Snow flurries rode a faint chemical breeze across Red Lion Creek marsh near Delaware City on Thursday as Environmental Protection Agency contractors maneuvered a sediment probe across cold muck and crackling reeds. The labor, science and mothball-like aromas were legacies of the Standard Chlorine/Metachem debacle, a 2002 chemical plant bankruptcy that followed years of spills, loose regulation and illegal operations that left state and federal taxpayers with a cleanup bill last estimated at $100 million. 

01/21/2014 -

Left to themselves, coastal wetlands can resist rapid sea level rise. But humans could be sabotaging some of wetlands' best defenses, according to results published in the journal Nature. Thanks to an intricate system of feedbacks, wetlands are remarkably good at building up soils to outpace sea level rise. The questions are: When do they reach their limit, and how have we lowered that point? Without human-caused climate change, "we wouldn't be worried about wetlands surviving the rates of sea level rise we're seeing today," says lead paper author Matthew Kirwan of the Virginia Institute of Marine Science and the National Science Foundation (NSF) Virginia Coast Reserve Long-Term Ecological Research (LTER) site.

UDaily: Blue carbon - World's mangroves, salt marshes hold potential for reducing carbon emissions
12/17/2013 -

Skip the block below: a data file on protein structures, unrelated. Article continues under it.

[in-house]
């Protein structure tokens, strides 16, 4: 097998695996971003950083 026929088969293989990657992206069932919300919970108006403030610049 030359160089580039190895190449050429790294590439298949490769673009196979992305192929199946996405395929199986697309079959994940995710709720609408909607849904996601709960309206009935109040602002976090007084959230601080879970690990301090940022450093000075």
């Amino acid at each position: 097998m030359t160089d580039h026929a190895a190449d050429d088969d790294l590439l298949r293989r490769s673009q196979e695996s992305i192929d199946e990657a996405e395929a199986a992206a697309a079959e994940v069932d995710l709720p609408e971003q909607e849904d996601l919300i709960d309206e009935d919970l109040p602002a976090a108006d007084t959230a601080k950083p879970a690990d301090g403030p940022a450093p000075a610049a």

Mangroves, the dense forests found along tropical and subtropical coastlines, have some specialized trees that can take in air through their roots at low tide and excrete salt right out of their leaves. The unusual ecosystems can also absorb large amounts of carbon dioxide, making them a natural solution for controlling greenhouse gases.

Disrupt them, however, and they’ll put that carbon right back into the atmosphere.

Sunny Jardine, an assistant professor of marine policy who joined the University of Delaware’s College of Earth, Ocean, and Environment earlier this year, studies the environmental benefits of mangroves and the economics behind their deforestation.

UDaily: Delaware's climate outlook - Katharine Hayhoe's lecture on the state's changing climate available online
12/14/2013 -

To get a sense of Delaware’s weather 75 years from now, check the conditions in Georgia today.

“Delaware will feel like a state much further south does,” said Katharine Hayhoe, director of the Climate Science Center at Texas Tech University, at a lecture on the University of Delaware campus this week.

Hayhoe outlined the warming temperatures and precipitation trends that can be expected over the next century in her presentation, “Delaware’s Future Climate: Connecting Global Change to Local Impacts.”

UDaily: Green innovator - UD's Wool wins Presidential Green Chemistry Challenge Award
12/12/2013 -

The Environmental Protection Agency has honored the University of Delaware’s Richard Wool with its Presidential Green Chemistry Challenge Award for his extensive work developing bio-based materials to support the green energy infrastructure.

Wool was recognized today during a presentation at EPA headquarters in Washington, D.C

Now in its 18th year, the EPA awards program recognizes the design of safer and more sustainable chemicals, processes and products. Awards are conferred annually in five categories: Academic, Small Business, Greener Synthetic Pathways, Greener Reaction Conditions and Designing Greener Chemicals.